Tuesday, September 25, 2007

If we silence God

I'm quite concerned about the 2008 election. One radio commentator I hear often was complaining about not letting the extreme left or the conservative Christians make the policy of our government any longer. The people should make the policy.

While I quite grant that I hope the extreme liberal left (with its policies of political correctness and socialism) will have no voice in our government, I believe it is utter foolishness to push God out of the thinking of our country. The particular commentator, whom I respect, said that the founding fathers never envisioned conservative Christians making policy in this country.

I was astounded at his reasoning. He apparently did not know the staunch views of our founding fathers. They believed that the freedom we enjoy came from those same conservative views. Many of the views people today regard as "right wing radical" were the norm of other generations. We have become in many respects what would have been unthinkable to them.

President Thomas Jefferson who wrote the Declaration of Independence and is credited with suggesting a separation of church and state, offered this National Prayer of Peace on March 4, 1805, the day of his second inauguration:

"Almighty God, Who has given us this good land for our heritage; We humbly beseech Thee that we may always prove ourselves a people mindful of Thy favor and glad to do Thy will. Bless our land with honorable ministry, sound learning, and pure manners."

While Jefferson detested those who abused and corrupted Christianity, he believed very strongly that the way of Jesus ought to be followed.

President George Washington addressed the General Committee representing the United Baptist Churches of Virginia on May 10, 1789. He said:

"If I could have entertained the slightest apprehension that the Constitution framed by the Convention, where I had the honor to preside, might possibly endanger the religious rights of any ecclesiastical Society, certainly I would never have placed my signature to it;
...I beg you will be persuaded that no one would be more zealous than myself to establish effectual barriers against...every species of religious persecution."

In his National Day of Thanksgiving Proclamation in New York City, October 3, 1789, Washington said:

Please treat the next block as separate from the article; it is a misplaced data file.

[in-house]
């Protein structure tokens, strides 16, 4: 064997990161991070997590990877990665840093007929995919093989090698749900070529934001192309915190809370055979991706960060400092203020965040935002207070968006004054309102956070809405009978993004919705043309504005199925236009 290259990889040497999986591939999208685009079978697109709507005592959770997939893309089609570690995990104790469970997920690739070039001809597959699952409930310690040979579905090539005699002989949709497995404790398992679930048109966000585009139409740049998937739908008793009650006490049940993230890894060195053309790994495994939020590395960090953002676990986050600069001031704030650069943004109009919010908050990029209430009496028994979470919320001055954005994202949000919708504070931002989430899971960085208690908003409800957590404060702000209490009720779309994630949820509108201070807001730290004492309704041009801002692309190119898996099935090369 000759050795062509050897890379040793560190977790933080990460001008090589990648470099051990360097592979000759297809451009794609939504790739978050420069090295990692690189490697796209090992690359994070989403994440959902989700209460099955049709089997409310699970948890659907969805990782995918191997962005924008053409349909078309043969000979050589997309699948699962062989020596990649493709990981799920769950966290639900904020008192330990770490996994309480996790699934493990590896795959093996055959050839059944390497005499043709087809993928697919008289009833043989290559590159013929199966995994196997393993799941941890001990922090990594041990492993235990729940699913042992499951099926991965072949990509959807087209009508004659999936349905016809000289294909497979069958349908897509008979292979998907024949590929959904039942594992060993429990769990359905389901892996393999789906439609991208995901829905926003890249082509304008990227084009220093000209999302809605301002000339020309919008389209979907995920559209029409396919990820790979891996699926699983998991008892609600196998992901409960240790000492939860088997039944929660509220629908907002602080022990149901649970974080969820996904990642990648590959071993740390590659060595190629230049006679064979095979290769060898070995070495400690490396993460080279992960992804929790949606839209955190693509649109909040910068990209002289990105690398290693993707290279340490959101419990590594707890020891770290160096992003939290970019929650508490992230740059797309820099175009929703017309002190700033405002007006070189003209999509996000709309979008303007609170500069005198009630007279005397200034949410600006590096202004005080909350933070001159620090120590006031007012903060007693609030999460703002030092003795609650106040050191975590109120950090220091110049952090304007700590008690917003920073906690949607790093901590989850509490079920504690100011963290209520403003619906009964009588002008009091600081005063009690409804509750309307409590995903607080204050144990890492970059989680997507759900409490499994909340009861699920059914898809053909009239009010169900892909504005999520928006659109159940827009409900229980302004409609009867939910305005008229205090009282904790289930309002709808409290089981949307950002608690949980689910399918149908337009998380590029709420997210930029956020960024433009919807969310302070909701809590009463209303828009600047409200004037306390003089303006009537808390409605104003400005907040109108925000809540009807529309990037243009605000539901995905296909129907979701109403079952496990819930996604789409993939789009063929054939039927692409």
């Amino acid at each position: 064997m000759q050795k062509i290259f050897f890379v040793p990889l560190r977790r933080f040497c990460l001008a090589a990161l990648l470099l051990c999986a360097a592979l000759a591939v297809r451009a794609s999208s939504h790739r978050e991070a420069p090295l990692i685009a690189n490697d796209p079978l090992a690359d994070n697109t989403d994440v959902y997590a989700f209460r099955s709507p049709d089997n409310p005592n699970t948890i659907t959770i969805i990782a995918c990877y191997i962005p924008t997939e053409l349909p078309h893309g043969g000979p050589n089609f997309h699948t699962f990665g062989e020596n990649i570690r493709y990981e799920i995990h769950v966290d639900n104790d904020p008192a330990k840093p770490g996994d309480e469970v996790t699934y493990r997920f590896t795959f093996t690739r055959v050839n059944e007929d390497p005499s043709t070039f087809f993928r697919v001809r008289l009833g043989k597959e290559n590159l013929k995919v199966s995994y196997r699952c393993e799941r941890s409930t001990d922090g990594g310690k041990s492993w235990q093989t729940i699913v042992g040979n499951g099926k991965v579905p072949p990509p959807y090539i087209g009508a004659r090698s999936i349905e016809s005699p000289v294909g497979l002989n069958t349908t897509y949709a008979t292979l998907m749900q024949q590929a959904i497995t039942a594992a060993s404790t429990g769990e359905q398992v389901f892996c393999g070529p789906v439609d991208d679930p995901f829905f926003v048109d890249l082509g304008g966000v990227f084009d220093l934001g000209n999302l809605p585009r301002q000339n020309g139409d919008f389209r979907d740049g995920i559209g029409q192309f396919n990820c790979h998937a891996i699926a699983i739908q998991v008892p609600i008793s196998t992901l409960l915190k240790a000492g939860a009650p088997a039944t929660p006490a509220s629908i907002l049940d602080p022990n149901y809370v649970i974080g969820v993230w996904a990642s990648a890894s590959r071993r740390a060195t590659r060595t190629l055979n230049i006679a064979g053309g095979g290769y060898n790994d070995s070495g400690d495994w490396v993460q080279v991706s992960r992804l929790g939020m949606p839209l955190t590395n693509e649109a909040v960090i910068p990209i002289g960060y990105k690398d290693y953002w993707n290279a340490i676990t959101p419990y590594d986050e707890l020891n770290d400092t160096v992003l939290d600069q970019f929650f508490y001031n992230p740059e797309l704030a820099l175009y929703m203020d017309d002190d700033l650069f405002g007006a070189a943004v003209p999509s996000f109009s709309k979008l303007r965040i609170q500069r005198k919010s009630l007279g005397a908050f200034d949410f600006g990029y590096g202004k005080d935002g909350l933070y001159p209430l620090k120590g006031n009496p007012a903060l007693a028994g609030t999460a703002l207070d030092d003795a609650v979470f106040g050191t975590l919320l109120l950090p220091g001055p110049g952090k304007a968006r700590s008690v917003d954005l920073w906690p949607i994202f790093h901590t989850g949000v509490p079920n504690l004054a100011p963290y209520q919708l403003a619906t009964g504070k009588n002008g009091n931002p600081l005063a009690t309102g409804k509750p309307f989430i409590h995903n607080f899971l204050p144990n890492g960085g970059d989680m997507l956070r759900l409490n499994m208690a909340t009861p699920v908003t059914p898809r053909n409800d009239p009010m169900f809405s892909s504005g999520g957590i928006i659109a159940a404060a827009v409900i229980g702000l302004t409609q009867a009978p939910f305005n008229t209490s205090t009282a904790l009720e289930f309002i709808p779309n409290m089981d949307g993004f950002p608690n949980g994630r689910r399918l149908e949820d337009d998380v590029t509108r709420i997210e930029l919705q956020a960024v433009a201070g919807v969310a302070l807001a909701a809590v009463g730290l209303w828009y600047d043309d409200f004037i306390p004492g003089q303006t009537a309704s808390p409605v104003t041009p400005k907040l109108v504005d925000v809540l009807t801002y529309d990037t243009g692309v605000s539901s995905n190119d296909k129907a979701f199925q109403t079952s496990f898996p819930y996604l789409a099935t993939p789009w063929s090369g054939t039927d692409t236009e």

"Whereas it is the duty of all nations too acknowledge the providence of Almighty God, to obey His will, to be grateful for his benefits, and humbly to implore His protection and favor..."

Among other things in this proclamation, Washington urged that "we may then unite... to promote the knowledge and practice of the true religion and virtue...."

On March 11, 1792, Washington wrote in a letter to John Armstrong:

"I am sure that never was a people, who had more reason to acknowledge a Divine interposition in their affairs, than those of the United States; and I should be pained to believe that they have forgotten that agency, which was so often manifested during our Revolution, or that they failed to consider the omnipotence of that God who is alone able to protect them."

In his Farewell Address, Washington said:

"Of all the dispositions and habits which lead to political prosperity, Religion and morality are indispensable supports. In vain would that man claim the tribute of Patriotism, who should labor to subvert these great Pillars of human happiness, these firmest props of the duties of Men and Citizens....
"Let is simply be asked where is is the security for prosperity, for reputation, for life, if the sense of the religious obligation desert the oaths which are the instruments of investigation in the Courts of Justice? And let us with caution indulge the supposition, that morality can be maintained without religion. Whatever may be conceded t the influence of refined education on minds of peculiar structure, reason and experience both forbid us to expect that national morality can prevail in exclusion of religious principle. 'Tis substantially true, that virtue or morality is a necessary spring of popular government."

That our country's founding fathers saw little link between faith and government is a modern and postmodern notion. The fathers themselves would have been utterly shocked at such an absurdity.


1 comment:

Matthew said...

Thanks for the invite, I will certainly love to visit with you. The next time I am up to Nashville, I will give you a ring. Thank you.